In the spring of 2016, news surfaced of a rather bizarre proposal made by Israeli minister of intelligence and transportation, Yisrael Katz (Likud). Katz pitched the idea of building an artificial island (or “port complex”) off the coast of the besieged Gaza Strip to Israel’s security cabinet. Gaza has been subject to a devastating blockade since 2007, when Hamas took control and Israel declared the Gaza Strip a “hostile entity.”

Under Katz’s proposal, the island would connect to the Strip via a two-lane bridge tightly controlled by Israeli and international forces. As Katz envisions it, the island would host civilian installations and ports. It would open Gaza up to the outside world, provide for the day-to-day needs of Palestinians, and ultimately improve Israeli security without sacrificing its control over the Strip.

Katz allegedly came up with the idea in 2005 following Israel’s “disengagement” from Gaza, though the more detailed plan only materialized last year. Since then, news of the project has periodically resurfaced in the Israeli and international press, though the initiative seemed to have effectively been buried by the government, perhaps because of its ambitious scope.

But, now, the scheme seems to be getting some wind in its sails. After reportedly obtaining approval for the project in April 2017 from U.S. special envoy Jason Greenblatt, Katz released a promotional video, called the “Gaza Artificial Island Initiative” on June 28, 2017. According to the video, Israel is “perceived” to be responsible for the well-being of Gazans, even though it “withdrew from the strip over a decade ago.” The burden is, therefore, on the country to “provide the Palestinians a humanitarian, economic, and transportation gateway to the world without endangering Israel’s security.”

As the video details, the island comes with a price tag of $5 billion and, if approved, would be located three miles off Gaza’s coast. It is slated to be 2.5 miles in length, 1.25 miles in width, and 1,300 acres in area. The island would host cargo and passenger ports, electricity/gas installations, desalination facilities, logistics centers, and a “future option airport.” It would be internationally financed, built, and owned, and policed by a vaguely defined international force. Israel would remain in control of security, as well as the island’s scanning/inspection facilities and internal checkpoints. Israel would also retain the right to sever connections between the Strip and the island, to exert pressure/collective punishment, in the event of popular Palestinian resistance.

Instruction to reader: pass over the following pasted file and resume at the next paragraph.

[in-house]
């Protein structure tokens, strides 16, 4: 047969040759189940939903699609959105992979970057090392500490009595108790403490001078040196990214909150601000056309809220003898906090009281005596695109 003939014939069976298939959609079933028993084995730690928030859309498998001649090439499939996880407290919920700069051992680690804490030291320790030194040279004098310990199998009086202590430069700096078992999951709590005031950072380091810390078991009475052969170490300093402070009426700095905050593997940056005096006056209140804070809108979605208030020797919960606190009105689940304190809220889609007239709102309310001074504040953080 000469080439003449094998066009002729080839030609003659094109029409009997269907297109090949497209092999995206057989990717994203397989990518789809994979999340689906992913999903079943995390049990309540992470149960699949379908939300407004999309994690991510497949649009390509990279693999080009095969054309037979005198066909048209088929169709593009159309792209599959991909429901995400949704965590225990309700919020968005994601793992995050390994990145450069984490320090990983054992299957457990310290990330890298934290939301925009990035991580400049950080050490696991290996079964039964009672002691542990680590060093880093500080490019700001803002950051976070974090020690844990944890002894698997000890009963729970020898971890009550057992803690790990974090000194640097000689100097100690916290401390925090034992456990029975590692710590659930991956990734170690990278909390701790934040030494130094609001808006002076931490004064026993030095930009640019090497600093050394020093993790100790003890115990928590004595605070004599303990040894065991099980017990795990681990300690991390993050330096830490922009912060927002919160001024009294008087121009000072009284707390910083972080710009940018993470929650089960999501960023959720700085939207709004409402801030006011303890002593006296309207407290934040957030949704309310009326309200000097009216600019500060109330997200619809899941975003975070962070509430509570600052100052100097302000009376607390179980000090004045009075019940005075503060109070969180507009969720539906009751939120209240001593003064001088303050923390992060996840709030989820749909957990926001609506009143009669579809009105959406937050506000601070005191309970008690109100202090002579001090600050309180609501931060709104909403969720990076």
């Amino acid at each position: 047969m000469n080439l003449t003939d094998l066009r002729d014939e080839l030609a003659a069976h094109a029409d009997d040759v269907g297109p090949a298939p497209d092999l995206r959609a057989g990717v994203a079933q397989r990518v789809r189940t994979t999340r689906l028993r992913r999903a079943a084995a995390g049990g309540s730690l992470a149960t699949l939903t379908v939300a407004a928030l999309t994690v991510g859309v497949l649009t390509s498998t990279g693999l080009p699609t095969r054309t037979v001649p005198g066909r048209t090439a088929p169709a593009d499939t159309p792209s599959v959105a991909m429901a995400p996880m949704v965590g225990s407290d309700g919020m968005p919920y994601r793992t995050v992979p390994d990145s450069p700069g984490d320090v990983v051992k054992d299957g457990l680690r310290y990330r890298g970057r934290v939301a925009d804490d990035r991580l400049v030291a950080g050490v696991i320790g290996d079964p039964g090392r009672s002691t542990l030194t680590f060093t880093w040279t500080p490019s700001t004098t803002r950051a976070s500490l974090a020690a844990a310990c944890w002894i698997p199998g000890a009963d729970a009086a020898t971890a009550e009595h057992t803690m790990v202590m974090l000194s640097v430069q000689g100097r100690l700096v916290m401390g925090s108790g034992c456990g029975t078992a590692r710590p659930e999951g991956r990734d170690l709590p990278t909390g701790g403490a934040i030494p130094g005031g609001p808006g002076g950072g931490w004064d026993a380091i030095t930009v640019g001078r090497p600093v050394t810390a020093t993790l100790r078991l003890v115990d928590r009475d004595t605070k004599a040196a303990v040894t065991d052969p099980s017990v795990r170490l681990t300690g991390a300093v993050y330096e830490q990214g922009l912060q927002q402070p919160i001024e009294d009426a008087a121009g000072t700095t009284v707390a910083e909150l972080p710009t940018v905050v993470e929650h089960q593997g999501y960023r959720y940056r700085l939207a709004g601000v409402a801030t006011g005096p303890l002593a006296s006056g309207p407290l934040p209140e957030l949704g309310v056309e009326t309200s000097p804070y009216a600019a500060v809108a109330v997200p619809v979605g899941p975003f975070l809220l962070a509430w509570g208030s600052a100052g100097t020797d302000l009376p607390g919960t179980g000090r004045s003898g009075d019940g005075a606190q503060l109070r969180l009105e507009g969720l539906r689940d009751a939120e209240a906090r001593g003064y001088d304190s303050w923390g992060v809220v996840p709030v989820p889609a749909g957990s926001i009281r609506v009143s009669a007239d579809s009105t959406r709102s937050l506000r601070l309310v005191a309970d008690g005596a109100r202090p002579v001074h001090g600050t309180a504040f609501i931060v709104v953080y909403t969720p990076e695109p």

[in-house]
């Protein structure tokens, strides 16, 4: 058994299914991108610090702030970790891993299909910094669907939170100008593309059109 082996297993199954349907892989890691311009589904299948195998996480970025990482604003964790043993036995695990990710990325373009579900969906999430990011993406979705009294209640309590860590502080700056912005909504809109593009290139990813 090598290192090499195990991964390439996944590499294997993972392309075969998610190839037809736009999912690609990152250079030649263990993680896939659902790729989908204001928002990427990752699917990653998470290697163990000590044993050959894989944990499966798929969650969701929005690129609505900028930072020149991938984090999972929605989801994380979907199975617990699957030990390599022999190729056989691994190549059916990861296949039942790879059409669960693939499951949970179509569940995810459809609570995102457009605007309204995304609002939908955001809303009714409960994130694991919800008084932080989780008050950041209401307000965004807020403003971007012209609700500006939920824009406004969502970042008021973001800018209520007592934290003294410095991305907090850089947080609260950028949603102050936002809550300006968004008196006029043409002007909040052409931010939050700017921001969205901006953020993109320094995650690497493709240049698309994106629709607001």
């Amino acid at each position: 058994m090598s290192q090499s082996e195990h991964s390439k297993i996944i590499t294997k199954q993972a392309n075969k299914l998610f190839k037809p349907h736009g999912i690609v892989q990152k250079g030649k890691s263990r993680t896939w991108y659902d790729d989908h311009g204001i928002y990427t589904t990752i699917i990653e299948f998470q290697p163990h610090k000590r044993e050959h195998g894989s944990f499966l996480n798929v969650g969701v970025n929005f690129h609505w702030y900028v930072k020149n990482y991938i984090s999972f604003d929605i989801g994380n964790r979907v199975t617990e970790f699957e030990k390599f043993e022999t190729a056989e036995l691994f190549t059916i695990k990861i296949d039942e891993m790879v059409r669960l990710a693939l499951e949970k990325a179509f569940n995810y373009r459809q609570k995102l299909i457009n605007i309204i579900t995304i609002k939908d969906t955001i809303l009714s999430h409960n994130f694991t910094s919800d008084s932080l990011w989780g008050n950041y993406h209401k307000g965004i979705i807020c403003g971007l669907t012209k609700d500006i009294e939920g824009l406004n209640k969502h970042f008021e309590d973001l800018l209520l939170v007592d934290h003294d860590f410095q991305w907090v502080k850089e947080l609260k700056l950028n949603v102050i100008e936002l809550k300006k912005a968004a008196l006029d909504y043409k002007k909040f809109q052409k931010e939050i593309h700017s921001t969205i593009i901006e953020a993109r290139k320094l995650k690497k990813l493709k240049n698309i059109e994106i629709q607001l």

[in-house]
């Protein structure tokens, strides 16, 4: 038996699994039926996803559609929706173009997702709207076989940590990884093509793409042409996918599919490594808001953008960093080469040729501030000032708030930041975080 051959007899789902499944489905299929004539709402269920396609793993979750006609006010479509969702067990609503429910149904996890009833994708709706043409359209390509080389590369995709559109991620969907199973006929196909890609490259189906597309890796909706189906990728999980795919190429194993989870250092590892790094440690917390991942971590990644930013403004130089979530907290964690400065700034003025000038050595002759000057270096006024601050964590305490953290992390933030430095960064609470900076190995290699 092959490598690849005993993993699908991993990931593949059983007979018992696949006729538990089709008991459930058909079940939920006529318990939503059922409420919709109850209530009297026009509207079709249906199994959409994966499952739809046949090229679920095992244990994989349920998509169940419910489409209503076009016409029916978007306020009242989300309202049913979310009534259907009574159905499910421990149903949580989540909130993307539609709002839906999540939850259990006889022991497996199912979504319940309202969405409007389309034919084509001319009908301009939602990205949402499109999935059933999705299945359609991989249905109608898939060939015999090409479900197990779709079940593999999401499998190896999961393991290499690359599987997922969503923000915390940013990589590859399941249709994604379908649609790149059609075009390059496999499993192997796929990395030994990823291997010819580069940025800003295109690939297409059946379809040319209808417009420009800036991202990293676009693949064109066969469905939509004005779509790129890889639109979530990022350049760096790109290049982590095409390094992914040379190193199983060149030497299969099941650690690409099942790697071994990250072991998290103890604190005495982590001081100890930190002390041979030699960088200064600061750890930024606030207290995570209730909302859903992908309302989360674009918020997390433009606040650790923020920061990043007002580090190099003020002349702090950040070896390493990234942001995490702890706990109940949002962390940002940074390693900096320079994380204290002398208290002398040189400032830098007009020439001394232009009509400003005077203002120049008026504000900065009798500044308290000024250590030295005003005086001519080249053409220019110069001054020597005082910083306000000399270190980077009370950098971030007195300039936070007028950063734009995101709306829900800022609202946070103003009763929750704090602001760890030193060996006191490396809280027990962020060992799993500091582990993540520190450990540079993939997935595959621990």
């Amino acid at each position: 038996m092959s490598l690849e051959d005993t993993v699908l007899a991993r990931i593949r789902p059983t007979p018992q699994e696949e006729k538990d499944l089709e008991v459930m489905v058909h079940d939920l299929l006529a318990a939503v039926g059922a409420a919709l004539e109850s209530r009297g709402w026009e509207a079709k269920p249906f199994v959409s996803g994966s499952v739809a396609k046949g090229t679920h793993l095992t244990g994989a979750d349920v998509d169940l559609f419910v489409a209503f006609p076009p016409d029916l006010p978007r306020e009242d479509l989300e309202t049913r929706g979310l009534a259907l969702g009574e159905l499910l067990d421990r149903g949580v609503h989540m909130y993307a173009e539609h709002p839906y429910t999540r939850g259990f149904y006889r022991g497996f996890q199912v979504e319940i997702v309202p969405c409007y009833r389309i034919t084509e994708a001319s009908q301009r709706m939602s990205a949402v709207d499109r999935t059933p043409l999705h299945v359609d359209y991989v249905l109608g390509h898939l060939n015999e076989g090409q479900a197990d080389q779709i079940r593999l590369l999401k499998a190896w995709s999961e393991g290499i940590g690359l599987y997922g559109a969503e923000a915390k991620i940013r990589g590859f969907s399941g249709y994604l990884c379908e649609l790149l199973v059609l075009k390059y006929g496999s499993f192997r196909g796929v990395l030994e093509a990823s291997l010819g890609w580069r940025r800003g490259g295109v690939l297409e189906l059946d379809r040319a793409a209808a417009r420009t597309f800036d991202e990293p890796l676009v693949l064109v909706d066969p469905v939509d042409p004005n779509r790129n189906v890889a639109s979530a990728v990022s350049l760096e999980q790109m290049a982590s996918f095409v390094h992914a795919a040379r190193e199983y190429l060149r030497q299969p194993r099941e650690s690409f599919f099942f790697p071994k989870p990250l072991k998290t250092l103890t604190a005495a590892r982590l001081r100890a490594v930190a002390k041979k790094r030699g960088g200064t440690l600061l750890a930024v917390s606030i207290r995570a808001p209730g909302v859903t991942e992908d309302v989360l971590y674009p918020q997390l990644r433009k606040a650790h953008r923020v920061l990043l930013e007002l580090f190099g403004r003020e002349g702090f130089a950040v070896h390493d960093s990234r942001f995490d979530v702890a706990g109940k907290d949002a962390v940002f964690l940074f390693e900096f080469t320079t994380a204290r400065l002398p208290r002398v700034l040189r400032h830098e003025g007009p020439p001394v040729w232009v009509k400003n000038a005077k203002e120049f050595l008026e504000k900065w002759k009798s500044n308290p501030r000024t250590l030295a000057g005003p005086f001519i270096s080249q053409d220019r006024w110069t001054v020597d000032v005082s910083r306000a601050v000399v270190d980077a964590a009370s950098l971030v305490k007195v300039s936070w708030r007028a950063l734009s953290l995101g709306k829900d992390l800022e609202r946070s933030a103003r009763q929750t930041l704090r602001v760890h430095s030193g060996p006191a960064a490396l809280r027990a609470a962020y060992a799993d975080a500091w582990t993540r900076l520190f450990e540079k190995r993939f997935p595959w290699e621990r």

A key question is why the initiative is resurfacing now. While Greenblatt’s approval was surely a catalyst, Katz also recently announced his intention to run for leadership of the Likud party. Katz’s chance of capturing this coveted position would be bolstered, if his island scheme manages to alleviate international criticism over the blockade, while ensuring Israel’s continued subordination/occupation of the Gaza Strip.

The proposal also compliments the “economic peace” plan championed by the Israeli right and members of the Trump administration, as an alternative/stalling tactic to the “peace process” that began in the 1990s under the Oslo Accords. Elements of the Israeli military establishment have recently voiced support for boosting socioeconomic conditions in the Strip, in order to undermine internal support for an increasingly isolated Hamas administration.

Most importantly, however, the project appears to be a way of increasing “cooperation and relations between Israel and countries in the region.” Amidst the recent political fall-out between Saudi Arabia and Qatar, Israel has been working to further normalize its relationship with various Gulf countries (namely Saudi and the UAE), in the hopes of creating a broader regional alliance against Iran and its allies. The island initiative (especially its proposal for an international/regional force on the island) could facilitate closer relations with Arab states, while creating a false veneer of “regional control” and international responsibility for the Strip.

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